Kiss Kiss Bang Bang
Directed by Shane Black
Kiss Kiss Bang Bang is a comedy along the lines of Pulp Fiction and Get Shorty. If you liked Pulp Fiction, you should see Kiss Kiss – if you loved Pulp Fiction as I did (to the point of seeing it multiple times) you probably will want to own Kiss Kiss on DVD – it’s so funny that once won’t be enough. The dark humor invites you to laugh at some very gruesome scenes – a corpse is discovered in a bathtub while our protagonist is taking a leak – he’s so stunned that he pees all over it – and then has to explain that to his buddy over the phone.
Robert Downey Jr. stars as Harry Lockhart, a thief in New York City who, while being chased by the cops, accidentally bursts into an audition for a movie and nails it. Harry is then whisked off to Hollywood – parties, hot babes, etc. – and put in touch with a detective (Val Kilmer as “Gay Perry” – a pun… Ha Ha!) who’s charged with teaching him some real-life sleuthing in preparation for his movie role.
At a party, Harry runs into Harmony (Michelle Monaghan), a high school honey that he has been frustratingly pining over for years. There are flashbacks showing Harry and Harmony as kids, but their appearances as adults seem at odds – Harry looks quite a bit older so it seems implausible that they’re the same age – no big deal though. Harmony is an aspiring actress with just one credit to show for years of trying: a cheesy beer commercial featuring a talking bear – good show biz parody. The costume designers did a bang-up job of giving Michelle Monaghan a variety of cool, sexy outfits to complement her good looks and tell us about this archetypal Hollywood character: the beautiful, earnest, deserving but struggling young actress. Ms. Monaghan has a talent for extreme facial expression – and it’s put to good use here. This script is full of extreme situations and she’s well cast playing these screwball, while simultaneously hyper-violent, scenes.
The tangled plot involves a series of pulp novel-style murders that Harry and Gay Perry set out to solve – against the familiar backdrop of Hollywood – a hilariously satirized Hollywood. This humor is smart and well performed – loads of clever dialog and absurd LA characters -- but never so “inside” that non-industry folks can’t enjoy it. The Hollywood appeal is enhanced by making Harry such an ordinary loser-type who gets propelled into these whacky but glamorous situations. It’s easy to identify with Harry since he’s an outsider.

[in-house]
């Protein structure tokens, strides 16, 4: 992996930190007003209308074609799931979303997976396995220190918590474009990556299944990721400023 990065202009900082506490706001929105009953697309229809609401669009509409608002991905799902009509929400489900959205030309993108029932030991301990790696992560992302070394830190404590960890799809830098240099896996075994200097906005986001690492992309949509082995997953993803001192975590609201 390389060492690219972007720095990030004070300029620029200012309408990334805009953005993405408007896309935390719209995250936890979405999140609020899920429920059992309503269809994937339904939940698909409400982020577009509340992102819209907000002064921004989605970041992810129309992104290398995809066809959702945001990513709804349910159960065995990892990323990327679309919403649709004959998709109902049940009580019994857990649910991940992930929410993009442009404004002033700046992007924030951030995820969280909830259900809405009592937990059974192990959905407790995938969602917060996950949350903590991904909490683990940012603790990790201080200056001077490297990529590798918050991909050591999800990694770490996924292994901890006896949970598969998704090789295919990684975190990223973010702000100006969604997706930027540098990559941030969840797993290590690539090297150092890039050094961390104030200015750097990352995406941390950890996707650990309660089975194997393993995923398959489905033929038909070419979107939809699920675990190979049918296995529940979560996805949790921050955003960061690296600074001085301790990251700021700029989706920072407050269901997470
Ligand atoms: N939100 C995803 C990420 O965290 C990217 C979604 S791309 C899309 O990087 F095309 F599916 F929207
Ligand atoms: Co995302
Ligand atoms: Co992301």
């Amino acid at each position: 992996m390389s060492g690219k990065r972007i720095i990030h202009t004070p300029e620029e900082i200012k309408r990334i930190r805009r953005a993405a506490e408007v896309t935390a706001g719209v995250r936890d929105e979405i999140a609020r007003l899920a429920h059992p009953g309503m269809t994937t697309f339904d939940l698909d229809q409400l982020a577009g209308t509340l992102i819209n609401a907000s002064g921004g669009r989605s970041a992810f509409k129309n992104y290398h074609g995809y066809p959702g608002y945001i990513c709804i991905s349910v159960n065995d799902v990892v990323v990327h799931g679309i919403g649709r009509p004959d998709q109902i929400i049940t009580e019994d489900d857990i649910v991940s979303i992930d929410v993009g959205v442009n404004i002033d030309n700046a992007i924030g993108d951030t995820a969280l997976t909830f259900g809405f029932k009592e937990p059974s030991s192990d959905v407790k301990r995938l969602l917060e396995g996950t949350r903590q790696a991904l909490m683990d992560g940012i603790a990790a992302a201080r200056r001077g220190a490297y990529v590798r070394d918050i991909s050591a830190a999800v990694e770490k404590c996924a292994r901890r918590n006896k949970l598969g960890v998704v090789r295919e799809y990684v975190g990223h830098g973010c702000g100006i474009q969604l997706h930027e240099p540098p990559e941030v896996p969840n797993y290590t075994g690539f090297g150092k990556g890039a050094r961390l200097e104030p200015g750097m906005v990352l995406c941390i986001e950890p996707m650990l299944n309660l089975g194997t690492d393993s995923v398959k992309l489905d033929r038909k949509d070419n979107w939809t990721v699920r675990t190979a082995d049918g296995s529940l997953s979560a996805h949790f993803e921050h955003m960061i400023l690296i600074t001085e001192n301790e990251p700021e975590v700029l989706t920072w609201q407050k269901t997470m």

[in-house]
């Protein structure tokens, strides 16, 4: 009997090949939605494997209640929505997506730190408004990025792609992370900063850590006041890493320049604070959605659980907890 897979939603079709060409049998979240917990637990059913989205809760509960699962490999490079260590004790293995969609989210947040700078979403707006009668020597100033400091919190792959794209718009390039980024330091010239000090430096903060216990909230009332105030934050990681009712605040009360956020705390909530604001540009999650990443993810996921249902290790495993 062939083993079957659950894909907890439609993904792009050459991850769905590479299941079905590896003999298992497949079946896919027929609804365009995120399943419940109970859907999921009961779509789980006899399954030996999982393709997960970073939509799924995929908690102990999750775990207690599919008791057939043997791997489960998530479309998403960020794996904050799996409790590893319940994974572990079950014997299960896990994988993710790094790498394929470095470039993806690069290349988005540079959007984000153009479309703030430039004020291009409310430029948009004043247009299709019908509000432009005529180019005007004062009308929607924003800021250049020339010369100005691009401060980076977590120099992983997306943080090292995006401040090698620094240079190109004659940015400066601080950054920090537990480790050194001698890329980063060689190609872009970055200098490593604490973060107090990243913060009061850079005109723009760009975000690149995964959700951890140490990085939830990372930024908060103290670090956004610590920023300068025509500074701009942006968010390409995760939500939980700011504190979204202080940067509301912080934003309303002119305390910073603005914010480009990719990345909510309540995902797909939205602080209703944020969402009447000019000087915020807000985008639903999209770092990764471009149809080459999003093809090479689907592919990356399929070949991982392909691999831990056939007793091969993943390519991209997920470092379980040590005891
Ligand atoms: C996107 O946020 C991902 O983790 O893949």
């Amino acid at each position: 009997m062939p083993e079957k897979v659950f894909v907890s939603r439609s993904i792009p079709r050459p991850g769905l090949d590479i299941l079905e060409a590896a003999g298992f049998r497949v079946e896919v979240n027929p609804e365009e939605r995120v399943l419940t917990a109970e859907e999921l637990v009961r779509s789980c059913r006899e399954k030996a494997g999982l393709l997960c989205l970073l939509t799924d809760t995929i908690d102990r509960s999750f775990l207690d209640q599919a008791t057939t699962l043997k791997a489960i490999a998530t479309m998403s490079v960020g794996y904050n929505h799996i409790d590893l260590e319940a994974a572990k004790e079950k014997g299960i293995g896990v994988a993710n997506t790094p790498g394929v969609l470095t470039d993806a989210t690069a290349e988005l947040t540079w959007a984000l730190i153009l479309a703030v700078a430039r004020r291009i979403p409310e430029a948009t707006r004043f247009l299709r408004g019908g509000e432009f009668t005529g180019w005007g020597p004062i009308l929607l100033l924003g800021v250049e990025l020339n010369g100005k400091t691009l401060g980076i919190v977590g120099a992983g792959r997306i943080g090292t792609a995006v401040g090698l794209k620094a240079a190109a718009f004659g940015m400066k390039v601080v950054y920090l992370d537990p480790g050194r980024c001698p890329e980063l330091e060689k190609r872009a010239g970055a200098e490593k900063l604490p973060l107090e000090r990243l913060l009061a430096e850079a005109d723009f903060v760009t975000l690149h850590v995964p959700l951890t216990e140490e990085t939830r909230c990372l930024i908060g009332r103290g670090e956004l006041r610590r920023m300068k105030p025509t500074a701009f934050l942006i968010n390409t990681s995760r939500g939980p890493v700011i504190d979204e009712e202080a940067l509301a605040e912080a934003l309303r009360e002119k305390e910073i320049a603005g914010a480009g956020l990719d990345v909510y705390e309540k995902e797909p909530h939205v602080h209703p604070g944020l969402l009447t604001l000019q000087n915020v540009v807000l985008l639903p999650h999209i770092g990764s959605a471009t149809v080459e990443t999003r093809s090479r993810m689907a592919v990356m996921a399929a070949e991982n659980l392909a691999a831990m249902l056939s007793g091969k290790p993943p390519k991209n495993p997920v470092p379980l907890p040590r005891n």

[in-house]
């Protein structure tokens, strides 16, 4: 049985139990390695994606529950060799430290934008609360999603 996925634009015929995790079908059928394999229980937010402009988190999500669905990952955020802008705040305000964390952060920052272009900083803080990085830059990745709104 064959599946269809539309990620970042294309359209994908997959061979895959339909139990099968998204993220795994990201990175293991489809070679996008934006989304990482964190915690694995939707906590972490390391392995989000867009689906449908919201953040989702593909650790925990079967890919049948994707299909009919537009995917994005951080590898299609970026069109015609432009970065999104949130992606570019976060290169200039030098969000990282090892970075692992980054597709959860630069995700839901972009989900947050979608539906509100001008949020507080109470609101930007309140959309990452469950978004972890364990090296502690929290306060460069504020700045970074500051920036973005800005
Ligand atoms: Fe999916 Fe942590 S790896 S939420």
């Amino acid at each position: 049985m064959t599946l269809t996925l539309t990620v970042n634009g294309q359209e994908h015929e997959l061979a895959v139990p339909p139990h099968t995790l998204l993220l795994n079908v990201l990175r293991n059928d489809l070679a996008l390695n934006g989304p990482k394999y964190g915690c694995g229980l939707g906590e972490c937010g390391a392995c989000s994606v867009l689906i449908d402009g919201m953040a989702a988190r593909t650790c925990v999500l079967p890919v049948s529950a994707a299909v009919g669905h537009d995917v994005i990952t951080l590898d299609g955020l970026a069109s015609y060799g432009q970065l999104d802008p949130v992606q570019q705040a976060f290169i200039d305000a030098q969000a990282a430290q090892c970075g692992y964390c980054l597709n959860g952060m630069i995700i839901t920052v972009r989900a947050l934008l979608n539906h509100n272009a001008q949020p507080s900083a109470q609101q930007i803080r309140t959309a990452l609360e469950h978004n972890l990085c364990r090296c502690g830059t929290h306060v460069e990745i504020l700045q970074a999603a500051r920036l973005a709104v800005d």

Director Shane Black made his mark almost two decades ago as a screenwriter in the action genre – he wrote the Lethal Weapon movies. If Kiss Kiss is any indication, his talents have been wasted on action films – it seems to me much harder to write a great off-beat comedy like this than some formulaic action thriller. Kiss Kiss shows so much wit, so much clever social commentary – all while charging along at a breakneck pace and delivering many, many laughs. I hope that Shane Black resists the temptation to go back to his [lucrative] old chops – this film demonstrates a potent ability to tell an innovative comic tale with flailing style – please keep it up… and don’t go back.
I consider Robert Downey Jr. one of the greatest actors of our time and this film his best work in the sense that it’s a very well written script and he absolutely knocks it out of the park with a great performance. He and Val Kilmer played off each other very well – Harry as the bumbling novice private eye and Gay Perry as the assured, seasoned professional. It’s a classic mismatched buddy scenario – Harry is always screwing up and losing his cool while Gay Perry has to contain the damage and calm Harry down.
While Kiss Kiss is one of the funniest movies to come down the pike in quite a while, I must qualify that: the viewer must enjoy the dark but screwball style of comedy. Not everybody does – I don’t expect Kiss Kiss to do huge box office. It didn’t get much of a promotional push – probably because Warner Brothers almost certainly saw this as very clever little film that has virtually no chance of appealing to a broad audience. It’s also not such a highly visual film – there are some clever shots but not much gorgeous cinematography – so it won’t lose much in the transition from 35mm to DVD. I still recommend seeing it in a theater – I enjoyed the audience reaction to the outrageously funny mayhem -- scene after scene had the crowd in convulsions. If this sounds like your style of humor, see it soon.
Images are copyright Warner Brothers Pictures.
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